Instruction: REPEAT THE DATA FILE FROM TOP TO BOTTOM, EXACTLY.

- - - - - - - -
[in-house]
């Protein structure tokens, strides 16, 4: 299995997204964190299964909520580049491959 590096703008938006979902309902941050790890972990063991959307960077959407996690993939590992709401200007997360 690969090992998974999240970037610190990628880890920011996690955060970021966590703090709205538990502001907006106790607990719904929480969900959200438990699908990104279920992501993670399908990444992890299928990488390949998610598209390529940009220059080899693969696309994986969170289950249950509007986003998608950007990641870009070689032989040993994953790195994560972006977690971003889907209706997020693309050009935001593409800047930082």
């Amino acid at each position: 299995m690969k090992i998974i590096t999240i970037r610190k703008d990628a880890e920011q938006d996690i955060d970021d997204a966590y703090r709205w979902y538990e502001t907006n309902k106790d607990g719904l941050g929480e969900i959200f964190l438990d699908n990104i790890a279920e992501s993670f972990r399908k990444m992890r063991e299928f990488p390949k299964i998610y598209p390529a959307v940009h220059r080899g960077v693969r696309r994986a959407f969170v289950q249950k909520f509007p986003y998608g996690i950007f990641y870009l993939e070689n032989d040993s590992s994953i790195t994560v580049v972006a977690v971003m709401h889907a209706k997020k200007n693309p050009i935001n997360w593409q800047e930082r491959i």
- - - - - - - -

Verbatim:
[in-house]
């Protein structure tokens, strides 16, 4: 299995997204964190299964909520580049491959 590096703008938006979902309902941050790890972990063991959307960077959407996690993939590992709401200007997360 690969090992998974999240970037610190990628880890920011996690955060970021966590703090709205538990502001907006106790607990719904929480969900959200438990699908990104279920992501993670399908990444992890299928990488390949998610598209390529940009220059080899693969696309994986969170289950249950509007986003998608950007990641870009070689032989040993994953790195994560972006977690971003889907209706997020693309050009935001593409800047930082």
């Amino acid at each position: 299995m690969k090992i998974i590096t999240i970037r610190k703008d990628a880890e920011q938006d996690i955060d970021d997204a966590y703090r709205w979902y538990e502001t907006n309902k106790d607990g719904l941050g929480e969900i959200f964190l438990d699908n990104i790890a279920e992501s993670f972990r399908k990444m992890r063991e299928f990488p390949k299964i998610y598209p390529a959307v940009h220059r080899g960077v693969r696309r994986a959407f969170v289950q249950k909520f509007p986003y998608g996690i950007f990641y870009l993939e070689n032989d040993s590992s994953i790195t994560v580049v972006a977690v971003m709401h889907a209706k997020k200007n693309p050009i935001n997360w593409q800047e930082r491959i």